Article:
A pure monopolist is a company that has no competition in the market. This means that they have full control over how much to produce and what price to charge for their product. A pure monopolist will maximize profits by producing that output at which marginal cost equals marginal revenue; this is where the demand curve intersects with the supply curve, and it’s also known as profit-maximizing equilibrium or profit maximizing output.
Below are some of our favorite examples of pure monopoly industries: Movies – The only movie theater in town limits your ability to go elsewhere if you want an evening out on the town. Water – In many places around the world water comes from one source, so even though there may be other options, there’s no incentive to switch.
Drugs – It can be hard for a person who needs drugs regularly and cannot afford them, or has difficulty getting the prescriptions they need, to find an alternative supplier of their needed medication.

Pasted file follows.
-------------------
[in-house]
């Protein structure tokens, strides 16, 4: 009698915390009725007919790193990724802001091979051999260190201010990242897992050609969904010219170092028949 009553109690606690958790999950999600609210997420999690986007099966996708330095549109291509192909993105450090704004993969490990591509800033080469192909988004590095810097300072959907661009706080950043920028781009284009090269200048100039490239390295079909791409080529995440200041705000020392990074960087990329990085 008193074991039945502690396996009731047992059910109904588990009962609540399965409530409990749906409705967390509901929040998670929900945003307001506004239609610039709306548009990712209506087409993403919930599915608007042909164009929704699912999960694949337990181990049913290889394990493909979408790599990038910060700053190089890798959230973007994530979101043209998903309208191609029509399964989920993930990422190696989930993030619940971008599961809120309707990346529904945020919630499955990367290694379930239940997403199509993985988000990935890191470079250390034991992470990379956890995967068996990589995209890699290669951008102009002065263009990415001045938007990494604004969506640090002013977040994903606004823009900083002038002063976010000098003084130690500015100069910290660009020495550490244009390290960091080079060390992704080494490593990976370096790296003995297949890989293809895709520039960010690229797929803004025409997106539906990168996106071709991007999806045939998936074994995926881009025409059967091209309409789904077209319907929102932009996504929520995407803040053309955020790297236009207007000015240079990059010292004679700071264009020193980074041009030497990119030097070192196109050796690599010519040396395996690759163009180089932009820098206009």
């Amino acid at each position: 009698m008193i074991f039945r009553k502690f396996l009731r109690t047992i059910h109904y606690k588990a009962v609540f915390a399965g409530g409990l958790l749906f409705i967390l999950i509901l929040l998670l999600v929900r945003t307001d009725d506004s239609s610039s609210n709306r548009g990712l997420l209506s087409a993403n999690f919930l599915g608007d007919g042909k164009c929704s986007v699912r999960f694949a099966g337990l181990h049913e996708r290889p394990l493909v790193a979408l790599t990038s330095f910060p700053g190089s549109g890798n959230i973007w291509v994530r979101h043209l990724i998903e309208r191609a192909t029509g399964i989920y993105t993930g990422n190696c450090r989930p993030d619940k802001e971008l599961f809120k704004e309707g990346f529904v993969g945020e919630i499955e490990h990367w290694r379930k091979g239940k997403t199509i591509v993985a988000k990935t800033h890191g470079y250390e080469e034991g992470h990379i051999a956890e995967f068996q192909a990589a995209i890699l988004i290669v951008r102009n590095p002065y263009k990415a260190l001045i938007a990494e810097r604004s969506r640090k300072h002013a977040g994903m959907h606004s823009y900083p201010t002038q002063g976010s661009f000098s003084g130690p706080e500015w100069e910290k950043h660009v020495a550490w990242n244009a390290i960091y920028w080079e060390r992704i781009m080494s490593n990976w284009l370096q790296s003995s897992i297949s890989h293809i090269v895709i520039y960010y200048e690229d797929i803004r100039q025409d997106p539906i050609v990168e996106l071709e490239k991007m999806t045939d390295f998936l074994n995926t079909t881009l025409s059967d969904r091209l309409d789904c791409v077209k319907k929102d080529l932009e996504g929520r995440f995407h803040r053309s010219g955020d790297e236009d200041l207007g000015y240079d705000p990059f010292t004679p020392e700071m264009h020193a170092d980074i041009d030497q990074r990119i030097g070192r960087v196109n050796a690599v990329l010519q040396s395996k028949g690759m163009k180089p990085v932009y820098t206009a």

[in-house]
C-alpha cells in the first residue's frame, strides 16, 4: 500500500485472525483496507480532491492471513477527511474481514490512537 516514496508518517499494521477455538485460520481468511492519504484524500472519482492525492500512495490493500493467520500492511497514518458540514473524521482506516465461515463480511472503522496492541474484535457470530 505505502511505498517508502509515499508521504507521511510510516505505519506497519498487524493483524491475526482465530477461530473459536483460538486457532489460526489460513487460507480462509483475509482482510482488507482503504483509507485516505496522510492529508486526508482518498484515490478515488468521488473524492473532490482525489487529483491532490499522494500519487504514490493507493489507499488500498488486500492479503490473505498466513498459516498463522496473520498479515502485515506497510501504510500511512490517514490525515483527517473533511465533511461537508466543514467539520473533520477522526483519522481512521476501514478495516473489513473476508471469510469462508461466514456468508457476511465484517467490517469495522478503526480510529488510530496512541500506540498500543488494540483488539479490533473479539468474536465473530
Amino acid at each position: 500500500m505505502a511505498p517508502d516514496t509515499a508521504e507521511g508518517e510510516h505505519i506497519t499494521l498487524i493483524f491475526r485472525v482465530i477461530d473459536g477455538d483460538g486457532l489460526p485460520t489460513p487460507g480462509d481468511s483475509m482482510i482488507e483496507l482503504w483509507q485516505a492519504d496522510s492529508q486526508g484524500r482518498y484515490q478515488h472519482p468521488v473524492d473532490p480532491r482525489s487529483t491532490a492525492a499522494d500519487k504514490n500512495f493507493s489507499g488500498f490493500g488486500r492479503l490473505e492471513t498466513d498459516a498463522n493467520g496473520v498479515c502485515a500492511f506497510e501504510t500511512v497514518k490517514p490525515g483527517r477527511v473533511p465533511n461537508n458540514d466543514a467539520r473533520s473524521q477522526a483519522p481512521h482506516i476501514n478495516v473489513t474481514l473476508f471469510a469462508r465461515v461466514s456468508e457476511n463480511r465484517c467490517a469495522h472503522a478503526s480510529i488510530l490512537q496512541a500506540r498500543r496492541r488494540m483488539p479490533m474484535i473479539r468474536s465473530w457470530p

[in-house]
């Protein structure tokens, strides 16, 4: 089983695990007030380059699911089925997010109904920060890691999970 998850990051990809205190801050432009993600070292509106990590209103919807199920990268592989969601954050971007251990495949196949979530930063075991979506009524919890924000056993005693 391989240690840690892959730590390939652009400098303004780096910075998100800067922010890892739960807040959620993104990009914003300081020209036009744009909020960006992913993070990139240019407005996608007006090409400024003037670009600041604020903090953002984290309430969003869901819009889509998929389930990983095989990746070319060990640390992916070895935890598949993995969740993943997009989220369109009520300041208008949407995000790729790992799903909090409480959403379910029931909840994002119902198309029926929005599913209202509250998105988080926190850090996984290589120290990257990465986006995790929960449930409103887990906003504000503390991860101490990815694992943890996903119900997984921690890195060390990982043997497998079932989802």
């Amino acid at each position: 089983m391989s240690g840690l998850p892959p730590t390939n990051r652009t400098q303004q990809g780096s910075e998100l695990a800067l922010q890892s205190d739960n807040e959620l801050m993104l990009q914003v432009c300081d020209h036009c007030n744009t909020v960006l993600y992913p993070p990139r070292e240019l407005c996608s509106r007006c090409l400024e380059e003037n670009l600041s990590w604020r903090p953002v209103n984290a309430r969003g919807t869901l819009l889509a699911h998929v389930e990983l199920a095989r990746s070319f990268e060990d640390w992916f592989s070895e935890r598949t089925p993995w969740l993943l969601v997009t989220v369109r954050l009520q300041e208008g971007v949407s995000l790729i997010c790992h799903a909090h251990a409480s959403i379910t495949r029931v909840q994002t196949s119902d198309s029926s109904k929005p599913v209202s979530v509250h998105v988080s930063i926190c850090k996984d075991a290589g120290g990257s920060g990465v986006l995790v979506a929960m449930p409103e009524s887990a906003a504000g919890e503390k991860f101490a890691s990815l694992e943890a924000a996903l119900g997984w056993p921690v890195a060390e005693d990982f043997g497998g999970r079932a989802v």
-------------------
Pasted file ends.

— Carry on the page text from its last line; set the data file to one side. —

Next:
Search Engines – The only search engine you use limits your ability to compare options before making a decision. Since monopolies are unregulated by government restrictions on how much it is allowed produce and charge for its goods and services, pure monopolies have little problem with charging high prices because customers have few other choices in terms of where they get what they want or need from companies that provide similar products or services.